As anyone who's gone back to college after some time off will tell you, maximizing the number of credits you can transfer from your old school to your new one is an absolute must. It's a great way to save time, money, and effort, and it can give you a head start as you dive back into school. But transferring credits between schools isn't the only way to enroll in college with some credits already to your name. Whether you've already logged some classroom time or not, you may have accumulated other forms of valuable work experience (or what is known as "prior learning") that can be translated into college credits. Here at the University of Arizona Global Campus, you can earn college credit for some of your prior work experience to save time and money.
Here are six ways you can apply your non-traditional credits toward your bachelor’s degree at Ashford University.
1. Credit from a Prior Learning Assessment
It’s not uncommon for today’s workers to complete training programs, courses, certifications, and seminars offered by their companies. A number of leading organizations, including AT&T and Amazon, offer these types of programs to employees, and some of them could count as non-traditional prior learning assessment (PLA) college credits. Global Campus will evaluate this experience, and you may be able to apply up to 30 PLA credits toward a bachelor’s degree.
2. College Credit for Military Experience
Global Campus students who have served in the Armed Forces begin school with a wealth of experience under their belts. Some have worked with and amassed a knowledge of complicated machinery and computer systems, others have valuable leadership experience, and many more have already completed courses while serving in the military. Military Enrollment Services Advisors work with each prospective student to ensure they can maximize their credits using the Joint Services Transcript (JST), as well as any other college transcripts they possess. An incoming student with military and college experience can transfer up to 90 approved credits (including 75 non-traditional credits) toward a bachelor’s degree at UAGC.
3. College Credit from National Credit Recommendation Services for Accredited Colleges
The University of Arizona Global Campus partners with two organizations whose sole purpose is to evaluate your experience, including work experience, and help determine whether what you’ve learned or done outside of the classroom can count toward a college degree.
Founded in 1973, the National College Credit Recommendation Service (NCCRS) will review training and education received from corporations, unions, religious organizations, and proprietary schools. Upon evaluation, the group will make its recommendation to the University, which will determine how much your experience counts toward college credit.
The American Council on Education (ACE) is another service that will examine your previous experience. Through the group’s website, you can search through a list of companies that offer training to employees and view the courses and exams that could count as college credit. Be prepared to document and explain how your work experiences have theoretical and conceptual value – in other words, how did they give you the kind of knowledge that a college class might? When translating work experiences into credits, this point is a major consideration.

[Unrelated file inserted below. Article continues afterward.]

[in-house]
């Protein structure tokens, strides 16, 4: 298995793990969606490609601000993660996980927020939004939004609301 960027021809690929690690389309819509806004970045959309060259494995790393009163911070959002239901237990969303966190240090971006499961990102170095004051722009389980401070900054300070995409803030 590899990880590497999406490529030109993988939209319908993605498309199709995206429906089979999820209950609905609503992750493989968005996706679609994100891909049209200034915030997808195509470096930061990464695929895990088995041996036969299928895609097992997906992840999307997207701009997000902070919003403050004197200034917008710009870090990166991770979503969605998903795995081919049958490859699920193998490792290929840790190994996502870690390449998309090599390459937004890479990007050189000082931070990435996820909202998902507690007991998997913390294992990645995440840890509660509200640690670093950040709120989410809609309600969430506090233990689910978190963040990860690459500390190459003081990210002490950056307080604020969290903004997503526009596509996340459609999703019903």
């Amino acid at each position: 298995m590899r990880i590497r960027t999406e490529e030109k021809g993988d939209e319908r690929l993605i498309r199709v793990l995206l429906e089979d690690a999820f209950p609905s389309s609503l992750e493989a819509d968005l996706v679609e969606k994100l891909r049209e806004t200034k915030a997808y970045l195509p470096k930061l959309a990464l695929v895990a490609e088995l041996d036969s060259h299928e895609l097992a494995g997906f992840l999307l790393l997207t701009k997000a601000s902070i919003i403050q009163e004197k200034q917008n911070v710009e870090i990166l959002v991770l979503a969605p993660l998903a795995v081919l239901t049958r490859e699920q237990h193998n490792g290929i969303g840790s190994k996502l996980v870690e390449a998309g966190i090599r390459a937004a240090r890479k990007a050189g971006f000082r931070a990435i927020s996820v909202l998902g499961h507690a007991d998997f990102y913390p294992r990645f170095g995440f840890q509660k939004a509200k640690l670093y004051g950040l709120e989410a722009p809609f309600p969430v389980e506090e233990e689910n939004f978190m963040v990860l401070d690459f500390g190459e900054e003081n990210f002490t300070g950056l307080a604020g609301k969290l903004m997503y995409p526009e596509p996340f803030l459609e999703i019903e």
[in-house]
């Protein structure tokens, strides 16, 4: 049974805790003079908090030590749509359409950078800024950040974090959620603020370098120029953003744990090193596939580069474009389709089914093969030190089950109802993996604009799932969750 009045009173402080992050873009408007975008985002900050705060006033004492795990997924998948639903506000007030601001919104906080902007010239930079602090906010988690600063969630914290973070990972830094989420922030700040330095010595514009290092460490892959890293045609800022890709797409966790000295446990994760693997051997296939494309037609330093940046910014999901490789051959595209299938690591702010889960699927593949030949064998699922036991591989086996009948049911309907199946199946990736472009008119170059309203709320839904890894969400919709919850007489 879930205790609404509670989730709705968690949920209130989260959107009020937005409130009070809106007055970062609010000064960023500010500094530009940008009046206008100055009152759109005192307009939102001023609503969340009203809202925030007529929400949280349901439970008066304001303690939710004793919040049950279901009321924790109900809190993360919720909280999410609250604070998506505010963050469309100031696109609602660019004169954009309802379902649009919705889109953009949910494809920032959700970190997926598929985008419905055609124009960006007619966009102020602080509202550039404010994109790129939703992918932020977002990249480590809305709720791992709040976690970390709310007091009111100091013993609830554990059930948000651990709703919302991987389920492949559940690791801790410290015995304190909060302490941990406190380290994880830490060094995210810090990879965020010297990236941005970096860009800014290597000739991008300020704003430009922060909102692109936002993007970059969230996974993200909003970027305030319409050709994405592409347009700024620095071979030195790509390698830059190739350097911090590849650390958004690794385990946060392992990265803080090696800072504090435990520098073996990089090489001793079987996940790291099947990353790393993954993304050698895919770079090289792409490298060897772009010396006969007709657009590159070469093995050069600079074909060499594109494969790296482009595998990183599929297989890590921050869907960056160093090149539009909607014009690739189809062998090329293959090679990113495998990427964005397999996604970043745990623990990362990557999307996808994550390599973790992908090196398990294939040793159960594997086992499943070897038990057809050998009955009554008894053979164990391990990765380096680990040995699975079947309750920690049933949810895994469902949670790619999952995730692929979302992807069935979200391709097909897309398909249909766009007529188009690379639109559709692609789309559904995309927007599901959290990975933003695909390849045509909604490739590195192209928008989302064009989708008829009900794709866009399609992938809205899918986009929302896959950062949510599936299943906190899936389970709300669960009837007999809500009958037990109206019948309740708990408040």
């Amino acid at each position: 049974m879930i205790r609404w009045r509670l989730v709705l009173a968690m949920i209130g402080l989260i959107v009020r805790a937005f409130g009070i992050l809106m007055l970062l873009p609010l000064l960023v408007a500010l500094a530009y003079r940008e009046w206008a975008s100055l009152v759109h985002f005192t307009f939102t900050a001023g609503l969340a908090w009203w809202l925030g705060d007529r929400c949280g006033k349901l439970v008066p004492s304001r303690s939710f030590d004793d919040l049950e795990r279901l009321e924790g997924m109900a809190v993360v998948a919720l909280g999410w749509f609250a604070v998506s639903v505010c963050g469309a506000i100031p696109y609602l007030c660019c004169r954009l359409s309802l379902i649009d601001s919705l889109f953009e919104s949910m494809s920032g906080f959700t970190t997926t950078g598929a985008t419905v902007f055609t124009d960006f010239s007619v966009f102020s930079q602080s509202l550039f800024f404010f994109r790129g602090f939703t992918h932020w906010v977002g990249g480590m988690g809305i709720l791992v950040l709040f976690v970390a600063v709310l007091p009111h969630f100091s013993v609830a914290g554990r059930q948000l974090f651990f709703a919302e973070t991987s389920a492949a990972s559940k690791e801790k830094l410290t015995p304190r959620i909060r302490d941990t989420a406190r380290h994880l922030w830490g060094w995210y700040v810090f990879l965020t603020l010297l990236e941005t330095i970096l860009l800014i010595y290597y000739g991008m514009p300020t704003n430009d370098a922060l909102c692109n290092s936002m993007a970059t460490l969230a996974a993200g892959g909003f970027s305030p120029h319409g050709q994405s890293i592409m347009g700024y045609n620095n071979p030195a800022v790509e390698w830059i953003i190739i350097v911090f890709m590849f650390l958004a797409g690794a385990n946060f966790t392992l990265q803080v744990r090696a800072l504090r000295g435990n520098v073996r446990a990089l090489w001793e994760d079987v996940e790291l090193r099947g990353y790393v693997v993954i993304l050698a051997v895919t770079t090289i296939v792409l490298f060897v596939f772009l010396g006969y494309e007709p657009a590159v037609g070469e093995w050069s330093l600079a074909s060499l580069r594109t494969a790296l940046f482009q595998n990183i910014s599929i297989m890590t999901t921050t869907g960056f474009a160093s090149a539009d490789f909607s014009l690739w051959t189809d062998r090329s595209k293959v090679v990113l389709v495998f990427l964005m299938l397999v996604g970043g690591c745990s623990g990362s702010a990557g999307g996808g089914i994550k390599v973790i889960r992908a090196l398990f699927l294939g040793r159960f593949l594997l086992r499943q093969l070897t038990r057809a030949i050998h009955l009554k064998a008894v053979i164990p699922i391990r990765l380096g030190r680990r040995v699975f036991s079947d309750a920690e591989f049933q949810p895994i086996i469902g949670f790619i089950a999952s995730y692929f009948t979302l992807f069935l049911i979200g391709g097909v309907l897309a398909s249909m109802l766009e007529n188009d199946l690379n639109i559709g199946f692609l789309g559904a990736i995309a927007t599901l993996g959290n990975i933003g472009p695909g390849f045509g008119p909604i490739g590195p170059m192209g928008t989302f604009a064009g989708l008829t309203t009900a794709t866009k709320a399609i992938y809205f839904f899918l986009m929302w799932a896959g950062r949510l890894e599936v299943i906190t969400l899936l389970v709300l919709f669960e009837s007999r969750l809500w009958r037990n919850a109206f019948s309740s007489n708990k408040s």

4. Credit from Nationally Evaluated Courses
Many Global Campus students enter school having completed courses outside of college. These can include the International Baccalaureate (IB) program, Saylor Foundation courses, Coursera courses, and courses through the Childcare Education Institute. During the application process, an Enrollment Services Advisor will work with you to determine whether those courses can count toward your degree.
5. Credit from National Testing Programs
Many students complete these programs while in high school, and while that may have been a long time ago for adults going to college, those accomplishments may still count. Talk to your Enrollment Services Advisor if you’ve completed Advanced Placement (AP) courses in high school, the College Level Examination Program (CLEP), the DSST Exam, or the Berlitz Language Evaluation.
6. Transfer Partnerships Credit
Not all of your prior experience has to come from courses offered through your employer. Global Campus partners with Sophia Learning to offer students free and low-cost online courses that can be applied toward a degree program. These courses are self-paced, meaning you can learn whenever you have time, and they’re available via desktop/laptop or mobile device.
Additionally, the StraighterLine suite of online courses can also count for non-traditional college credits. These courses have already been evaluated by the American Council on Education, and upon completion, you can submit your StraighterLine transcript to Ashford University to determine if you’re eligible for a tuition grant of up to 15 percent for eight UAGC courses.
The ability to apply non-traditional credits to a college degree not only helps adults graduate faster, but it also rewards them for previous accomplishments and saves them from repeating lessons they may have already learned. To understand the value of your previous credits, talk to a Global Campus Enrollment Services Advisor today.
Written by University Staff